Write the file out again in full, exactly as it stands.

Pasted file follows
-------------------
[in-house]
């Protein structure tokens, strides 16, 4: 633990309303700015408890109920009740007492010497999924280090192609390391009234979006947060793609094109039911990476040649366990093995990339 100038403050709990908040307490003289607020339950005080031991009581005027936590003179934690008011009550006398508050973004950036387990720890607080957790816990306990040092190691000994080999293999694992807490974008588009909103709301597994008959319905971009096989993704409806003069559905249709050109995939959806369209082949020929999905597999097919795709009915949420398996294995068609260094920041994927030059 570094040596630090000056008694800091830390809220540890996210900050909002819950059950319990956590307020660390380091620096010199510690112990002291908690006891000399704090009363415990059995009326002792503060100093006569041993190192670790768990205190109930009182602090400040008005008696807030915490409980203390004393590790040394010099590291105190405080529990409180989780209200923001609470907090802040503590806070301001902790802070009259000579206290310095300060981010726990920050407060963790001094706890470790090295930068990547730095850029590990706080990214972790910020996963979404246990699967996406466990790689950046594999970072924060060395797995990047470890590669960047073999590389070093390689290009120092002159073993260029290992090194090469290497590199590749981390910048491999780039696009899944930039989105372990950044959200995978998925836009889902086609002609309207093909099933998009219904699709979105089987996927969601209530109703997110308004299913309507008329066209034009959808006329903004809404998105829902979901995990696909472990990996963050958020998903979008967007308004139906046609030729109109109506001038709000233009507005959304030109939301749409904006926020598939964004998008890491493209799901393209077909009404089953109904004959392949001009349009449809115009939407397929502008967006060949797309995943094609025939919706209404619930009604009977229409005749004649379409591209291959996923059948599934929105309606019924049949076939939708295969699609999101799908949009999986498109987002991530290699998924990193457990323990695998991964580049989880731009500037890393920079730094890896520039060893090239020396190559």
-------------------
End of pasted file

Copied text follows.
[in-house]
């Protein structure tokens, strides 16, 4: 633990309303700015408890109920009740007492010497999924280090192609390391009234979006947060793609094109039911990476040649366990093995990339 100038403050709990908040307490003289607020339950005080031991009581005027936590003179934690008011009550006398508050973004950036387990720890607080957790816990306990040092190691000994080999293999694992807490974008588009909103709301597994008959319905971009096989993704409806003069559905249709050109995939959806369209082949020929999905597999097919795709009915949420398996294995068609260094920041994927030059 570094040596630090000056008694800091830390809220540890996210900050909002819950059950319990956590307020660390380091620096010199510690112990002291908690006891000399704090009363415990059995009326002792503060100093006569041993190192670790768990205190109930009182602090400040008005008696807030915490409980203390004393590790040394010099590291105190405080529990409180989780209200923001609470907090802040503590806070301001902790802070009259000579206290310095300060981010726990920050407060963790001094706890470790090295930068990547730095850029590990706080990214972790910020996963979404246990699967996406466990790689950046594999970072924060060395797995990047470890590669960047073999590389070093390689290009120092002159073993260029290992090194090469290497590199590749981390910048491999780039696009899944930039989105372990950044959200995978998925836009889902086609002609309207093909099933998009219904699709979105089987996927969601209530109703997110308004299913309507008329066209034009959808006329903004809404998105829902979901995990696909472990990996963050958020998903979008967007308004139906046609030729109109109506001038709000233009507005959304030109939301749409904006926020598939964004998008890491493209799901393209077909009404089953109904004959392949001009349009449809115009939407397929502008967006060949797309995943094609025939919706209404619930009604009977229409005749004649379409591209291959996923059948599934929105309606019924049949076939939708295969699609999101799908949009999986498109987002991530290699998924990193457990323990695998991964580049989880731009500037890393920079730094890896520039060893090239020396190559």